DETROIT, Michigan – Ethelyn Carroll, a Southwest Detroiter and president of the area’s United Block Club Council, remembers how bad things had become at the two parks a few years ago.
“The grass was not cut,” she says. “Weeds, rocks, dirt, tires. No fencing or boundaries. Nothing there. No thing the kids could play on. It was just vacant open space.”
Detroit stopped maintaining Bieniek Park, located at the intersection of Kirkwood Street and Braden Street, during a period following the city’s 2013 bankruptcy. Dingeman Park, which is adjacent to Munger Elementary and Middle School, fell into disrepair after the city sold it to the Detroit Public School district (now the Detroit Public Schools Community District) in the early 2010s.
However, things have improved for the recreation areas over the last few years. Friends groups have adopted both parks, the grass is being mowed, and the city of Detroit is maintaining Bieniek Park again. Dingeman still suffers from overgrown weeds, and there’s a lack of functioning play equipment for children at both sites, but work is underway to improve the locations.
In collaboration with other neighborhood groups and residents, Bridging Communities, a nonprofit that serves Chadsey Condon, is also working to install a new greenway that will connect the two sites. And the project now features a new pocket park that opened in June.
Caroll, who says the neighborhood suffers from a lack of quality recreation areas, is looking forward to seeing the project realized. “I’ve been down to the Dequindre Cut, and I think a greenway is a wonderful way to connect all our neighborhoods,” she says.
“I’ve seen a lot a motivator in getting the greenway project going, according to Phyllis Edwards, Bridging Communities’ outgoing executive director.
“People were doing illegal dumping back where [Dingeman] Park is,” she says. “And so we tried to find out a way how we could repurpose a vacated alley [and] do something with the green space to stop some of the blight.”
Working with other residents and community groups, like Advocates for Dingeman Park, Bridging Communities became involved with efforts to clean up the recreation spots and the surrounding community. It also applied for and was approved a $150,000 Kresge Innovative Projects: Detroit (KIP:D) planning and implementation grant to begin developing the greenway as well as a $10,000 Local Initiatives Support Corporation (LISC) planning grant through ESPN RePlay.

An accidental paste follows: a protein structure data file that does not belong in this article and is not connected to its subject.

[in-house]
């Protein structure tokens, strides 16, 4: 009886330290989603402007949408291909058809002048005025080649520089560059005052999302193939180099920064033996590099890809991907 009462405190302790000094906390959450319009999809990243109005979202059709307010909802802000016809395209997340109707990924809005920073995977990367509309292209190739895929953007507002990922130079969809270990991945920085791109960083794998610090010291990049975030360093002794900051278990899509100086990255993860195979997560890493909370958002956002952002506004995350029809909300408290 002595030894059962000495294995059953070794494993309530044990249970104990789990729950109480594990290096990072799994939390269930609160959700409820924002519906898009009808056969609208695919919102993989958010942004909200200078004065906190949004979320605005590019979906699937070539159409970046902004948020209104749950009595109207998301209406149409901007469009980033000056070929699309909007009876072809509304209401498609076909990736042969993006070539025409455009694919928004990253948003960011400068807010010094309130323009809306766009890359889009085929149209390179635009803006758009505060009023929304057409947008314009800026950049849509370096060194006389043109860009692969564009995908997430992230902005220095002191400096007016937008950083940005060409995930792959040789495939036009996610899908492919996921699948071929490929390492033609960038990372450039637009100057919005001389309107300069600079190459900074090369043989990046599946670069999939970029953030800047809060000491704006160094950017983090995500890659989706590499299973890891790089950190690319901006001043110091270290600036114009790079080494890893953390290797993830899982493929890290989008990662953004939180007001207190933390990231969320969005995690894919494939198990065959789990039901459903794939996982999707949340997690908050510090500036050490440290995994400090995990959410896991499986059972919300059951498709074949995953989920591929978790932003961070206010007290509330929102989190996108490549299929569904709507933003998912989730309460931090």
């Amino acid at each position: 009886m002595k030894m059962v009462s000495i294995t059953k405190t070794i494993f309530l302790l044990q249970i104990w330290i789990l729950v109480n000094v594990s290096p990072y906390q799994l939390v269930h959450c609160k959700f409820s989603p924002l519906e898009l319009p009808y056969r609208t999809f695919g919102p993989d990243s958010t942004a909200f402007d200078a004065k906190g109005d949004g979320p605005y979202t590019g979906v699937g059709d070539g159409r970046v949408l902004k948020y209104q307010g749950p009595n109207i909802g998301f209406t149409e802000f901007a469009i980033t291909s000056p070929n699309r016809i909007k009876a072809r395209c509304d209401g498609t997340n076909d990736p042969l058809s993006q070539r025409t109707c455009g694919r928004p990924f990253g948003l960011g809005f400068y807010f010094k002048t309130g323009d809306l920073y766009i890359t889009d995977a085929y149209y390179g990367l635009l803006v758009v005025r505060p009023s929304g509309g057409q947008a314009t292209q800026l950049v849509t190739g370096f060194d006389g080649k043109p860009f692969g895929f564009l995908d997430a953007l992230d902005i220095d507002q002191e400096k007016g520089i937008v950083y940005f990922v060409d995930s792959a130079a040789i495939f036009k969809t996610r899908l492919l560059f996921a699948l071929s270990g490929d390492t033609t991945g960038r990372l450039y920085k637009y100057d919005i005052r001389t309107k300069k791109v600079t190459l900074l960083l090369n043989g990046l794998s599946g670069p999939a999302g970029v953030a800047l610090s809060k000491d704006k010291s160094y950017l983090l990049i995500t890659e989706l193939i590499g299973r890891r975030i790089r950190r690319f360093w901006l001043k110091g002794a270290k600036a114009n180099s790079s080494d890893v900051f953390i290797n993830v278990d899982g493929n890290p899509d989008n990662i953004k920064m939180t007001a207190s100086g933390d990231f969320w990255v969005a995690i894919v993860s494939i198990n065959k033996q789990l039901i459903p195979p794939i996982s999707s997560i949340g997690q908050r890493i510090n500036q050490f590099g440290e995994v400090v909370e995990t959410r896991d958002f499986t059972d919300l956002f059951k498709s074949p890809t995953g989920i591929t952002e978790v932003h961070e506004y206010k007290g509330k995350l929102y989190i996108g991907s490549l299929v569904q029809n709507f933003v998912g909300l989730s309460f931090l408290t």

While the details of the pathway are still being hashed out, the roughly quarter-mile pathway will eventually connect the two Chadsey Condon parks via a vacant alley running parallel to Braden Street. And, as fate would have it, the first phase
and gateway Park for the highly anticipated Joe Louis Greenway is being built off of Warren Avenue about a quarter mile from Bieniek Park.
A Pocket Park for Chadsey Condon
While the Braden Street Greenway isn’t expected to be completed until December 2023, the new pocket park opened in June. A small ribbon-cutting ceremony for the new pocket park was held on June 23. A larger public gathering celebrating the service of outgoing Bridging Communities director Phyllis Edwards was held the following day, June 24, from 3 to 6 p.m.
The roughly one-acre park, which has yet to be named, will be located at the midpoint of the trail at 5697 Braden Street. Bridging Communities secured land for the roughly one-acre pocket park through a maintenance agreement with the Detroit Land Bank.
Planning for the new park began about a year ago and was overseen by Ujujji Davis Williams of JIMA Studio, a Black-owned landscape architecture firm based in Detroit.
Beyond the greenway and pocket park, there is some other good news on the horizon. Detroit Parks & Re creation is planning on kicking off a community engagement process for renovations to Bieniek park in the next few months. Bridging Communities is also looking into the possibility of bringing a mini-pitch soccer field and basketball court to Dingeman Park.
For Commer, these and he other developments are a wonderful example of the change a local nonprofit can bring about by collaborating with others in its community. “We’re trying to demonstrate that in a Detroit neighborhood that’s not part of the Strategic Neighborhood Fund that had been overlooked — with parks that were not cared for — has been so resilient that we’ve actually created community spaces that are comparable to what you might find along the RiverWalk.”
Resilient Neighborhoods is a reporting and engagement series that examines how Detroit residents and community development organizations are working together to strengthen local neighborhoods. This story was originally produced and published by Model D Media and is reprinted in New Michigan Media newspapers through a partnership supported by the Kresge Foundation.